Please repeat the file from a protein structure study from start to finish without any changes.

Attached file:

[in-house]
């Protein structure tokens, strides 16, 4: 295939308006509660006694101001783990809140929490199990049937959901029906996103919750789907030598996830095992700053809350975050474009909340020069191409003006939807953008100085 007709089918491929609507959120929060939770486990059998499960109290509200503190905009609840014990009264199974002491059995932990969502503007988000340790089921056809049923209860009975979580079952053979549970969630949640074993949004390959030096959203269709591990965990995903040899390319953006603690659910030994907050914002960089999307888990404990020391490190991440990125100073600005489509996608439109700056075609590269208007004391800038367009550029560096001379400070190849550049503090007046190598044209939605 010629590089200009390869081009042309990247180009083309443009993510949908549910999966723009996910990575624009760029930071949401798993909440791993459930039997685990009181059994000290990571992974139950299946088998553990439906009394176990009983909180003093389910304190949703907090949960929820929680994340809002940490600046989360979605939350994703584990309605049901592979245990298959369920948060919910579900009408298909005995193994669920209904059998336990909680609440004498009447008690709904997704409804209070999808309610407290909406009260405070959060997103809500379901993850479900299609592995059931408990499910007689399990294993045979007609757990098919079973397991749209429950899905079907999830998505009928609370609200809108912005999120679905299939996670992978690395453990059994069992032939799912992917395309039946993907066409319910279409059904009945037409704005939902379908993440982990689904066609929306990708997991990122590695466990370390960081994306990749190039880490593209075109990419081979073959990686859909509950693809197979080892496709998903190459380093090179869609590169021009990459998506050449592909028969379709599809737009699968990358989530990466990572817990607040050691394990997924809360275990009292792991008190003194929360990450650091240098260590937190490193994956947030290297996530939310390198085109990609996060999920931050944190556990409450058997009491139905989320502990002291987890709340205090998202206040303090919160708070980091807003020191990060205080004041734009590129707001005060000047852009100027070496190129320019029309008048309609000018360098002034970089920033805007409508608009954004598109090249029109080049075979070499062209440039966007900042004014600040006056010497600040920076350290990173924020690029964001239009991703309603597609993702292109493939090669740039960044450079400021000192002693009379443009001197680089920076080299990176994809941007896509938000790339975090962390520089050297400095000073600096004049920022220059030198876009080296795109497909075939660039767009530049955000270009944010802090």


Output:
[in-house]
């Protein structure tokens, strides 16, 4: 295939308006509660006694101001783990809140929490199990049937959901029906996103919750789907030598996830095992700053809350975050474009909340020069191409003006939807953008100085 007709089918491929609507959120929060939770486990059998499960109290509200503190905009609840014990009264199974002491059995932990969502503007988000340790089921056809049923209860009975979580079952053979549970969630949640074993949004390959030096959203269709591990965990995903040899390319953006603690659910030994907050914002960089999307888990404990020391490190991440990125100073600005489509996608439109700056075609590269208007004391800038367009550029560096001379400070190849550049503090007046190598044209939605 010629590089200009390869081009042309990247180009083309443009993510949908549910999966723009996910990575624009760029930071949401798993909440791993459930039997685990009181059994000290990571992974139950299946088998553990439906009394176990009983909180003093389910304190949703907090949960929820929680994340809002940490600046989360979605939350994703584990309605049901592979245990298959369920948060919910579900009408298909005995193994669920209904059998336990909680609440004498009447008690709904997704409804209070999808309610407290909406009260405070959060997103809500379901993850479900299609592995059931408990499910007689399990294993045979007609757990098919079973397991749209429950899905079907999830998505009928609370609200809108912005999120679905299939996670992978690395453990059994069992032939799912992917395309039946993907066409319910279409059904009945037409704005939902379908993440982990689904066609929306990708997991990122590695466990370390960081994306990749190039880490593209075109990419081979073959990686859909509950693809197979080892496709998903190459380093090179869609590169021009990459998506050449592909028969379709599809737009699968990358989530990466990572817990607040050691394990997924809360275990009292792991008190003194929360990450650091240098260590937190490193994956947030290297996530939310390198085109990609996060999920931050944190556990409450058997009491139905989320502990002291987890709340205090998202206040303090919160708070980091807003020191990060205080004041734009590129707001005060000047852009100027070496190129320019029309008048309609000018360098002034970089920033805007409508608009954004598109090249029109080049075979070499062209440039966007900042004014600040006056010497600040920076350290990173924020690029964001239009991703309603597609993702292109493939090669740039960044450079400021000192002693009379443009001197680089920076080299990176994809941007896509938000790339975090962390520089050297400095000073600096004049920022220059030198876009080296795109497909075939660039767009530049955000270009944010802090």